Palin pipes up

PALIN PIPES UP…. We haven’t heard too much from Alaska Gov. Sarah Palin (R) lately, aside from her resistance to education standards and her ongoing efforts to reject energy-related stimulus funds. But rest assured, the controversial governor still has her eyes on the nation’s capital.

Alaska governor Sarah Palin let loose Wednesday on the Obama administration for enacting fiscal policies that “fly in the face of principles” and “defy Economics 101.”

In a speech introducing Michael Reagan — the son of former President Ronald Reagan — to an audience in Anchorage, Palin warned that the government is planning to “bail out debt ridden states” so it can “get in there and control the people.”

“Since when can you get out of huge national debt by creating trillions of dollars of new debt?” Palin asked. “It all really is so backwards and skewed as to sound like absolute nonsense when some of this economic policy is explained.”

Oddly enough, “absolute nonsense” is one of the first phrases that comes to mind reading about Palin’s odd concerns.

Usually, when someone is this confused, he/she doesn’t flaunt it so blatantly. Whoever tried to “explain” this “economic policy” to her either didn’t do a very good job, or the governor wasn’t paying close enough attention to the explanation. (Does she really think the government is spending more in the midst of an economic crisis as part of an effort to “get out of huge national debt”? And what makes her think the federal government wants to “control the people”?)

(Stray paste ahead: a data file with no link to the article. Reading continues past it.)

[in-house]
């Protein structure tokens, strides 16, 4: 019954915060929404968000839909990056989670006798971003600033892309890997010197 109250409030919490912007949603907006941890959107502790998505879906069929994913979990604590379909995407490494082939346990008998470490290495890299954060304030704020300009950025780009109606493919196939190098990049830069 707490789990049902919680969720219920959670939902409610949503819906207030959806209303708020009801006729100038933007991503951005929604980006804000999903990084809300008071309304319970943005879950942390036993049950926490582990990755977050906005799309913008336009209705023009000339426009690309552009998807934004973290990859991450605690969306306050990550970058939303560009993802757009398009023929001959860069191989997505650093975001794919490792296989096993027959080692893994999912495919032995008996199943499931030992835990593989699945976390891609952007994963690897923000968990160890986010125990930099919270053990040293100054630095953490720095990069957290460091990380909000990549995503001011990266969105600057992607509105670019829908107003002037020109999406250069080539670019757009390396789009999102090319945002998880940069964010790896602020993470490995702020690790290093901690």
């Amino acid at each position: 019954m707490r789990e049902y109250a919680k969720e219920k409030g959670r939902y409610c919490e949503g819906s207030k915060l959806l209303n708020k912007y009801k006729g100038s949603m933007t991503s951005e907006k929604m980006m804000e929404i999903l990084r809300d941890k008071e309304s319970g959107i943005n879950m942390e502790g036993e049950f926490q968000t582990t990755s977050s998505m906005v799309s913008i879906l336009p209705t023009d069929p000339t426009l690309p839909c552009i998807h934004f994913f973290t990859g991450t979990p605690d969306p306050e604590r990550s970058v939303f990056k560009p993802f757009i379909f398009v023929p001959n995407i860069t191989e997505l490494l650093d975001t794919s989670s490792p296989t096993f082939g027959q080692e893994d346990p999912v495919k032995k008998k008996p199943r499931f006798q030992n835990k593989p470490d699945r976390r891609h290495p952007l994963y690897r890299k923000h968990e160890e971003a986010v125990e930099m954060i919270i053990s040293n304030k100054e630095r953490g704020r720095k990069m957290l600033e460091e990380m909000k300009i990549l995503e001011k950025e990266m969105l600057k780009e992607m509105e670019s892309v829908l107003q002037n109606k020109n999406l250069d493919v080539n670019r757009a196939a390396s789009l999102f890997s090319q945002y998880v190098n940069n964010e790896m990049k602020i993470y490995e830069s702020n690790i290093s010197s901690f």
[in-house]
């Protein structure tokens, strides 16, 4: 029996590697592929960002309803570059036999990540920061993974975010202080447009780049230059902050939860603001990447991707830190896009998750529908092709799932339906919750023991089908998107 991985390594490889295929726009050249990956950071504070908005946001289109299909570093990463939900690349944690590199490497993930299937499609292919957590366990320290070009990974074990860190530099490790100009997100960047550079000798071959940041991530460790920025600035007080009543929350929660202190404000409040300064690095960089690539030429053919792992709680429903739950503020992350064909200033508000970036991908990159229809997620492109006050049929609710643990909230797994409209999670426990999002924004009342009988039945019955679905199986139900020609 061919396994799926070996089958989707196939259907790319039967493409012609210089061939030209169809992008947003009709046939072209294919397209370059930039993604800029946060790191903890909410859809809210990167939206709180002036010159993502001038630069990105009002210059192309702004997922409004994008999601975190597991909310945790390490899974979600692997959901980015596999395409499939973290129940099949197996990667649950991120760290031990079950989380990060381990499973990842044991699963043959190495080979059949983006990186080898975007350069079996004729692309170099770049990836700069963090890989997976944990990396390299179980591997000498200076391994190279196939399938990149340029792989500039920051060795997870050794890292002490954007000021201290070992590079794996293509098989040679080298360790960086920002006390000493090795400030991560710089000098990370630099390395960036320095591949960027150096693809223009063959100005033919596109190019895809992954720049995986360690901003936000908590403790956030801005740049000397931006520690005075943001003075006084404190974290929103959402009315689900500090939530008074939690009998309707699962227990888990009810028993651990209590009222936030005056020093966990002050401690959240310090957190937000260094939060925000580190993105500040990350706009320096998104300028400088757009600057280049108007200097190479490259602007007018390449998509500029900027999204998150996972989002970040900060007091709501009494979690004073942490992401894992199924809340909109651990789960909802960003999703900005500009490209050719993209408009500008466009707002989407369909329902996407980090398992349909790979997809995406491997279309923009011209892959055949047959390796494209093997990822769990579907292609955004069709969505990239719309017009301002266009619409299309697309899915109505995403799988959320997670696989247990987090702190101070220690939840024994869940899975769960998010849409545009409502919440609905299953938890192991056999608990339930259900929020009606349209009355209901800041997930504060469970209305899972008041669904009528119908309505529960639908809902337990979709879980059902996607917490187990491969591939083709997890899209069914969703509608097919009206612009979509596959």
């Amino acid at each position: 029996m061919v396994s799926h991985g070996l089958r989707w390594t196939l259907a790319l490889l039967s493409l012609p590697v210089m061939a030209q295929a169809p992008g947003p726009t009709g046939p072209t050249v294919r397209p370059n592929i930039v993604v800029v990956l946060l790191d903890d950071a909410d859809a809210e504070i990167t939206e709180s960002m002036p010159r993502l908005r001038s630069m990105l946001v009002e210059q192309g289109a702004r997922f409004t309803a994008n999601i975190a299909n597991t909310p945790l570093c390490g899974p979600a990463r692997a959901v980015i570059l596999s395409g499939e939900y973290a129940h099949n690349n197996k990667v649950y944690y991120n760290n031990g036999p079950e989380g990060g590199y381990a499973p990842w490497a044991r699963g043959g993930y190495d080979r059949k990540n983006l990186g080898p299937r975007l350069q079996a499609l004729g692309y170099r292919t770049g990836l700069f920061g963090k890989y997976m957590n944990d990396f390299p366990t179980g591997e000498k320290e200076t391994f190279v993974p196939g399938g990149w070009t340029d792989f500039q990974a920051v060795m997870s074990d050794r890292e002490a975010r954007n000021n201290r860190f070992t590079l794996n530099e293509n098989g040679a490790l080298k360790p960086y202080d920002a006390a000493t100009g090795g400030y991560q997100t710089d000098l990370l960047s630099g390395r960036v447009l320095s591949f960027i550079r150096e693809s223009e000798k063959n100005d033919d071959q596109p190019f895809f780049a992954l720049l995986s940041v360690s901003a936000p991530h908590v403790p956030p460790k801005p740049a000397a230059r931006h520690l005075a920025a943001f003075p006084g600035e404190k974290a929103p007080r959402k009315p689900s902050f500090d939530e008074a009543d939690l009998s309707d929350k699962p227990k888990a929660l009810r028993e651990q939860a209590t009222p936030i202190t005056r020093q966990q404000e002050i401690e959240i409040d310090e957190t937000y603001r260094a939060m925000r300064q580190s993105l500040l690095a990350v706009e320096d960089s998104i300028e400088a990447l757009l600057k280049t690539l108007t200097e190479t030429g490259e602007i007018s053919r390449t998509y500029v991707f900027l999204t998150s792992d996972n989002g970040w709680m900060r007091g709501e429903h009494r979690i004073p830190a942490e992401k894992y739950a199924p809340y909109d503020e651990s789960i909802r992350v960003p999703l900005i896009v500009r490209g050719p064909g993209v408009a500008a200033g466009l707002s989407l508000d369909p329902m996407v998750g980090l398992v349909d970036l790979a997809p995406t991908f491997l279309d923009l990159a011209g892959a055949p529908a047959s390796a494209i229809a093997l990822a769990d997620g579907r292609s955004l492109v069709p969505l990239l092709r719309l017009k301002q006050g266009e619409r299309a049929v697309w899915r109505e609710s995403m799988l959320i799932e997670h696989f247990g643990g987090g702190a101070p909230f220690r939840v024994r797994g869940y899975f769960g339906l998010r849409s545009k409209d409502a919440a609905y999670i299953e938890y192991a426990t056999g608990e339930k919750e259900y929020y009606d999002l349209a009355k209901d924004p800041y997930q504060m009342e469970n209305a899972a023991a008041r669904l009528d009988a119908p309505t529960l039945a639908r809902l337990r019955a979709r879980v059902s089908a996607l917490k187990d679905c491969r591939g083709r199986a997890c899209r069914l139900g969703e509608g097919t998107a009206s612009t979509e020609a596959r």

I’m reminded of a recent item from Reihan Salam, a prominent conservative blogger and Republican strategist, who defended Palin for months, made excuses for her shortcomings, and tried to convince any who’d listen that she’s really not as awful as she might seem. After watching Palin’s post-election train wreck, Salam gave up, calling her “a clownish, vindictive amateur,” who appears to have “undergone some kind of secret lobotomy.”

In the wake of last year’s presidential election, Palin had a real opportunity to position herself as a credible national figure and a leader in Republican politics. The governor, for some inexplicable reasons, has chosen the wrong path.